(Un)Wired for sound

The home stereo is now a wire­less de­signer prod­uct, writes Cather­ine Nikas-Bou­los

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Q I am trad­ing in my old home stereo sys­tem for a new model. My friends are telling me I should get a Blue­tooth com­pat­i­ble stereo. What does this even mean?

A Big bulky stereos were a sta­tus sym­bol of the past. The big­ger they were, the bet­ter. The ad­vent of ser­vices such as Blue­tooth, a short-range tech­nol­ogy that al­lows you to con­nect with ev­ery­thing from the TV and com­puter to your mo­bile phone and speaker has made the liv­ing room cab­i­net vir­tu­ally ob­so­lete, with favourite shows now streamed via the in­ter­net di­rect to the TV at your con­ve­nience and elim­i­nat­ing the need for DVDs.

The home stereo is now wire­less and portable, with your choice of mu­sic or pod­cast streamed from your phone re­mov­ing the need for ugly wires stick­ing out from the cab­i­net.

Sim­ple set up

While it might sound like a com­pli­cated ex­er­cise, con­nect­ing your smart phone/tablet to a Blue­tooth-en­abled speaker is rel­a­tively sim­ple.

Bang & Olufsen Aus­tralia and New Zealand sales man­ager Karen Pow­ell (pic­tured) says there is still a small group of peo­ple who don’t ap­pre­ci­ate how sim­ple it is to set up wire­less con­nec­tiv­ity, or don’t trust the qual­ity of sound that can be pro­duced from a small speaker.

“There will al­ways be the early adopters who will lead the way and it has been the younger peo­ple who have em­braced it and have an ap­pre­ci­a­tion of us­ing it — but that is def­i­nitely chang­ing,” Karen says.

“Not only do wires look hor­ri­ble but now we have speak­ers that al­low us to travel and ex­er­cise with­out be­ing re­stricted and phys­i­cally con­nected to a de­vice. That has now moved on to home prod­ucts. Prior to stream­ing, you would have to play a cas­sette or CD if you were a true au­dio­phile.”

Now we have so many op­tions, with con­sumers log­ging on to the in­ter­net to stream a pod­cast or ask­ing Alexa (Ama­zon), Siri (Ap­ple) or Google Home to play their favourite song.

“The de­vice or the smart phone is now our ‘ev­ery­thing’. You can save recipes and shop­ping lists on it, ask it, ‘What ap­point­ments d do I have on to­mor­row?’ ” says Kar Karen. “It’s a cen­tral hub for ev­eryt ev­ery­thing in our lives but tech­nol­ogy has moved so fast, you can un­der­stand why some peo­ple have been left be­hind.”

Save your en­ergy

The ben­e­fit of Blue­tooth is that it has low en­ergy con­sump­tion, and the sig­nal from a smart de­vice to a wire­less stereo sys­tem can reach from nine me­tres to an im­pres­sive 100m, de­pend­ing on which model you choose.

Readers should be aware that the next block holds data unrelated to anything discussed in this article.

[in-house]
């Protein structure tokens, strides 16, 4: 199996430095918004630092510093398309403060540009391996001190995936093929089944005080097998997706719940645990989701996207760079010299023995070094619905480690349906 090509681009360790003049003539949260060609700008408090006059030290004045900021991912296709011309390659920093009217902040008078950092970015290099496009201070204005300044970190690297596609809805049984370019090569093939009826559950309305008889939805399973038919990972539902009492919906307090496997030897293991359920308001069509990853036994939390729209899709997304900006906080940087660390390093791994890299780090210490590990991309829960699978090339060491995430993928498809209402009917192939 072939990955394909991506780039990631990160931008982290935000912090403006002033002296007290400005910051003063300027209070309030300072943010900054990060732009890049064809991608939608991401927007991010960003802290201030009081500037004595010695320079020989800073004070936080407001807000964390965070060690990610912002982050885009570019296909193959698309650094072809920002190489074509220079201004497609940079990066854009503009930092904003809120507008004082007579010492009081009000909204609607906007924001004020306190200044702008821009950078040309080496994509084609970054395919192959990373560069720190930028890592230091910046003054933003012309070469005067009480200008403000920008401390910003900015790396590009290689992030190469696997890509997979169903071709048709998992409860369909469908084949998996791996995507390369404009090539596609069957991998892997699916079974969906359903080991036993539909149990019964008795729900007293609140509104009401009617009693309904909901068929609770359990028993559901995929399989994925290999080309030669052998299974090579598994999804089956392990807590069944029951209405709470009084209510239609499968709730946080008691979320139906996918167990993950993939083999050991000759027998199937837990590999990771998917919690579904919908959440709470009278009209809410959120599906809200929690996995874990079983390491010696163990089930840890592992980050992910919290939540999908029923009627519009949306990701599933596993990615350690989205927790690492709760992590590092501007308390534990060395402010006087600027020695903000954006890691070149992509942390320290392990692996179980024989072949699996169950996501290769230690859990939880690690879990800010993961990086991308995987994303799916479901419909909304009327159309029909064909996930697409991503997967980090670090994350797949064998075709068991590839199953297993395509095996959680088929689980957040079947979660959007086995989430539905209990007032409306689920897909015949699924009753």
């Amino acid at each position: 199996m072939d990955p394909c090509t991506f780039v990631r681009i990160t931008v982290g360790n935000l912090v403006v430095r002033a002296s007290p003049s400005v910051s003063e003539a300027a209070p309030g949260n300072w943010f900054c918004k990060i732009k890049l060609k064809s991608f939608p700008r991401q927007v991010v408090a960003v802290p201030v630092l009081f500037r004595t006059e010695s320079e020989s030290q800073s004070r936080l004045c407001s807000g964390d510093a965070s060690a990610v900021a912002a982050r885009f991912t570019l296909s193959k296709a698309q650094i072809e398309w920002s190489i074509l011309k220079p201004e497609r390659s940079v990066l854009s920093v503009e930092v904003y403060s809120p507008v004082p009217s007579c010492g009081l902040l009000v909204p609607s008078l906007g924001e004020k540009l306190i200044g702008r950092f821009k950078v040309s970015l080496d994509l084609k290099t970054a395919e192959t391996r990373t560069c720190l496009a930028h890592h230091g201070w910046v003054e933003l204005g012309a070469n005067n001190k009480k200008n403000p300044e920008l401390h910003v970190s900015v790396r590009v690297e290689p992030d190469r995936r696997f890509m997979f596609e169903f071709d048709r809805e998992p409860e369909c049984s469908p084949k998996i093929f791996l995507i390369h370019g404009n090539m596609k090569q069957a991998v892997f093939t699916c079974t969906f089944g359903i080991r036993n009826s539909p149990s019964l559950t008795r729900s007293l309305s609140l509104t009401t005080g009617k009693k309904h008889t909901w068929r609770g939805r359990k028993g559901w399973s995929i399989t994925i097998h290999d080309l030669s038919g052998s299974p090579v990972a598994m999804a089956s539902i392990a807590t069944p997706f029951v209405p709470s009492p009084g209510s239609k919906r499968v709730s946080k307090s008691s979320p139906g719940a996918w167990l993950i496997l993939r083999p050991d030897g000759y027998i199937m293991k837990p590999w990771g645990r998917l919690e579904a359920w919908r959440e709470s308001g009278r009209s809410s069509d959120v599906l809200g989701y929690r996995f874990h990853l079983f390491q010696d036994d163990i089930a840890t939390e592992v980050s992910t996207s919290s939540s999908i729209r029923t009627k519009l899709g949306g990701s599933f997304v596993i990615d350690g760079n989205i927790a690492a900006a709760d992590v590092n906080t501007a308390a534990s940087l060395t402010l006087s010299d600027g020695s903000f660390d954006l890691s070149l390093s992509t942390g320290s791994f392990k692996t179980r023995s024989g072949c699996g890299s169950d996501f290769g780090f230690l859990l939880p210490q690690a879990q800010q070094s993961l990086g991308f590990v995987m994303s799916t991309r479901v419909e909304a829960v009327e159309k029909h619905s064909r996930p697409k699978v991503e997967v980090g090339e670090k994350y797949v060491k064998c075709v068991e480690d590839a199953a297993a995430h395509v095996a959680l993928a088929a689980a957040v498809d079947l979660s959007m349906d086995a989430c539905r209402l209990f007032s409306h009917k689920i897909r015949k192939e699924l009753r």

It can also pen­e­trate walls and con­nect de­vices in dif­fer­ent rooms, al­though the more ob­jects it has to pass through, the less over­all range it will have.

“At one point in time, if you talked about the idea of re­plac­ing the tra­di­tional wires on a mu­sic de­vice with a Blue­tooth-en­abled prod­uct, you would still pick the wired one (be­cause the tech­nol­ogy was still de­vel­op­ing). Now, the wire­less prod­ucts have su­per­seded it,” says Karen.

“With prod­ucts such as Spo­tify Pre­mium, me­dia files are not com­pressed so the mu­sic be­ing trans­ferred from the phone to the speaker is in­tact. All that in­for­ma­tion is now de­liv­ered as it was al­ways meant to be.

“Noth­ing has been lost in the process.”

Look for the logo

If you’re se­ri­ous about the qual­ity of the pod­cast or mu­sic through a Blue­toothen­abled speaker, look for a prod­uct that car­ries the glob­ally recog­nised Blue­tooth logo.

The Blue­tooth Spe­cial In­ter­est Group (SIG) owns the Blue­tooth trade­mark. In or­der for a com­pany to use the trade­mark it must be a mem­ber of the Blue­tooth SIG and the goods of­fered must have com­pleted the Blue­tooth qual­i­fi­ca­tion process.

Blue­tooth, which cel­e­brated its 20th an­niver­sary this year, has for­ever changed the way we lis­ten to mu­sic. The com­pany re­ports that 1.2 bil­lion Blue­tooth-en­abled audio de­vices will be pro­duced this year alone.

“When you see that on the pack­ag­ing you know that the speaker is com­pat­i­ble,” Karen says. “It tells you that the wire­less prod­uct will link to an app and stay con­nected with­out dis­rup­tion.”

Karen says con­sumers are now em­brac­ing both com­pact and mega wire­less speak­ers, which takes us full cir­cle back to the days when stereos were part of the fur­ni­ture in the liv­ing room.

“Crafts­man­ship mat­ters to the con­sumer, they are def­i­nitely de­sign con­scious,” she says.

They are not only look­ing for a wire­less speaker that can de­liver mu­sic the way the artist in­tended, but some­thing that looks like a piece of de­signer fur­ni­ture.

Karen says Bang & Olufsen has wire­less speak­ers that can now be ar­ranged on the wall in the colour of your choice to cre­ate an art­work of sorts.

More bang-olufsen.com/en; blue­tooth.com; syn­er­gyau­dio.com

The Bang & Olufsen Beo­play 9 speaker has been crafted to look like a piece of de­signer fur­ni­ture.

The wall-mounted BeoSound Shape (left) from Bang & Olufsen can be cus­tomised to suit your liv­ing room de­sign.

The ELAC Dis­cov­ery Z3 from Syn­ergy Audio Vis­ual lets you en­joy mu­sic with­out wires.

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